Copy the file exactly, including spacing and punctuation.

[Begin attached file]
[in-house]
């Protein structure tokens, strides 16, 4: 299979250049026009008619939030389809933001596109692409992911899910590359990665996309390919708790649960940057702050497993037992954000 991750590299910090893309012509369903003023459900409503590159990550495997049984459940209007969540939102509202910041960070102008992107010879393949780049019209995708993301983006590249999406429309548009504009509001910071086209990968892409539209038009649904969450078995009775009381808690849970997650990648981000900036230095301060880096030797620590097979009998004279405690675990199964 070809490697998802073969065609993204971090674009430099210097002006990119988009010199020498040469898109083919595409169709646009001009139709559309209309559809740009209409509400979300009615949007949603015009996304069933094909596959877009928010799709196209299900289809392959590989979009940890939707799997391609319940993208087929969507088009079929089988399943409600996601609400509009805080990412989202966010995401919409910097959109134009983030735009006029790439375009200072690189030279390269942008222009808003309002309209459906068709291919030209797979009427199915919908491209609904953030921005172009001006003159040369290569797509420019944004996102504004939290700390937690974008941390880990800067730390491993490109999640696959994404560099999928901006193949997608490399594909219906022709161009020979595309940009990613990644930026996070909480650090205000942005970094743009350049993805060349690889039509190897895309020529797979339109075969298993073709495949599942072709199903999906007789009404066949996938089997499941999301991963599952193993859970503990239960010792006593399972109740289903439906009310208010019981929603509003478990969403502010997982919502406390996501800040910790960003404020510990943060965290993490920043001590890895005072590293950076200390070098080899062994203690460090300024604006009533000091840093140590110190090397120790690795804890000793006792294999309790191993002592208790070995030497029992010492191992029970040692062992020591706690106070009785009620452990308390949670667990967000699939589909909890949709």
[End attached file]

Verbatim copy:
[in-house]
């Protein structure tokens, strides 16, 4: 299979250049026009008619939030389809933001596109692409992911899910590359990665996309390919708790649960940057702050497993037992954000 991750590299910090893309012509369903003023459900409503590159990550495997049984459940209007969540939102509202910041960070102008992107010879393949780049019209995708993301983006590249999406429309548009504009509001910071086209990968892409539209038009649904969450078995009775009381808690849970997650990648981000900036230095301060880096030797620590097979009998004279405690675990199964 070809490697998802073969065609993204971090674009430099210097002006990119988009010199020498040469898109083919595409169709646009001009139709559309209309559809740009209409509400979300009615949007949603015009996304069933094909596959877009928010799709196209299900289809392959590989979009940890939707799997391609319940993208087929969507088009079929089988399943409600996601609400509009805080990412989202966010995401919409910097959109134009983030735009006029790439375009200072690189030279390269942008222009808003309002309209459906068709291919030209797979009427199915919908491209609904953030921005172009001006003159040369290569797509420019944004996102504004939290700390937690974008941390880990800067730390491993490109999640696959994404560099999928901006193949997608490399594909219906022709161009020979595309940009990613990644930026996070909480650090205000942005970094743009350049993805060349690889039509190897895309020529797979339109075969298993073709495949599942072709199903999906007789009404066949996938089997499941999301991963599952193993859970503990239960010792006593399972109740289903439906009310208010019981929603509003478990969403502010997982919502406390996501800040910790960003404020510990943060965290993490920043001590890895005072590293950076200390070098080899062994203690460090300024604006009533000091840093140590110190090397120790690795804890000793006792294999309790191993002592208790070995030497029992010492191992029970040692062992020591706690106070009785009620452990308390949670667990967000699939589909909890949709």